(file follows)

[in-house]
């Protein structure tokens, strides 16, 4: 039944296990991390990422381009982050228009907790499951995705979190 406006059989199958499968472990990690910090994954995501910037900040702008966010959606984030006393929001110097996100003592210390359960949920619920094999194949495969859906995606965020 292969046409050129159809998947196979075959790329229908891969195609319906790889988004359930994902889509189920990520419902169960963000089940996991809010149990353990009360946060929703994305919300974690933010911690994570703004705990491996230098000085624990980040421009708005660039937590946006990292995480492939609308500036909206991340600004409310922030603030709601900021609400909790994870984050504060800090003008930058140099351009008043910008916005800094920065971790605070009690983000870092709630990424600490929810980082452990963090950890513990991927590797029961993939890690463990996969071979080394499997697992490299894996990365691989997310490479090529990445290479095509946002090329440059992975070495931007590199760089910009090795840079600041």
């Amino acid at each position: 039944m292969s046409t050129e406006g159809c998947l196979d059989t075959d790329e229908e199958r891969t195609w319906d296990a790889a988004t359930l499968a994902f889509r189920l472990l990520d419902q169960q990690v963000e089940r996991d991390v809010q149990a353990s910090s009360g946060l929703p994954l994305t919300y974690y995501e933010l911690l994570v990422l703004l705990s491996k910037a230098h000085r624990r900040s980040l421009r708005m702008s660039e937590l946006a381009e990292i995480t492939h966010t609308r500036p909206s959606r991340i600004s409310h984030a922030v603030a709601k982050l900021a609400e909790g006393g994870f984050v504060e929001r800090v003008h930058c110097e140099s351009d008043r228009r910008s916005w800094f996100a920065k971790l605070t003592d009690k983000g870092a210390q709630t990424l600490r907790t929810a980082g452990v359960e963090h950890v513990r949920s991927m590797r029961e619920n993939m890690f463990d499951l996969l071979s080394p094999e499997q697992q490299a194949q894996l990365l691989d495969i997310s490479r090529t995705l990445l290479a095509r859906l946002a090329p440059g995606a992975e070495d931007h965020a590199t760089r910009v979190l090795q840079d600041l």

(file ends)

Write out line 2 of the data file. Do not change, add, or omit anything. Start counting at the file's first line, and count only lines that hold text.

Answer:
């Protein structure tokens, strides 16, 4: 039944296990991390990422381009982050228009907790499951995705979190 406006059989199958499968472990990690910090994954995501910037900040702008966010959606984030006393929001110097996100003592210390359960949920619920094999194949495969859906995606965020 292969046409050129159809998947196979075959790329229908891969195609319906790889988004359930994902889509189920990520419902169960963000089940996991809010149990353990009360946060929703994305919300974690933010911690994570703004705990491996230098000085624990980040421009708005660039937590946006990292995480492939609308500036909206991340600004409310922030603030709601900021609400909790994870984050504060800090003008930058140099351009008043910008916005800094920065971790605070009690983000870092709630990424600490929810980082452990963090950890513990991927590797029961993939890690463990996969071979080394499997697992490299894996990365691989997310490479090529990445290479095509946002090329440059992975070495931007590199760089910009090795840079600041």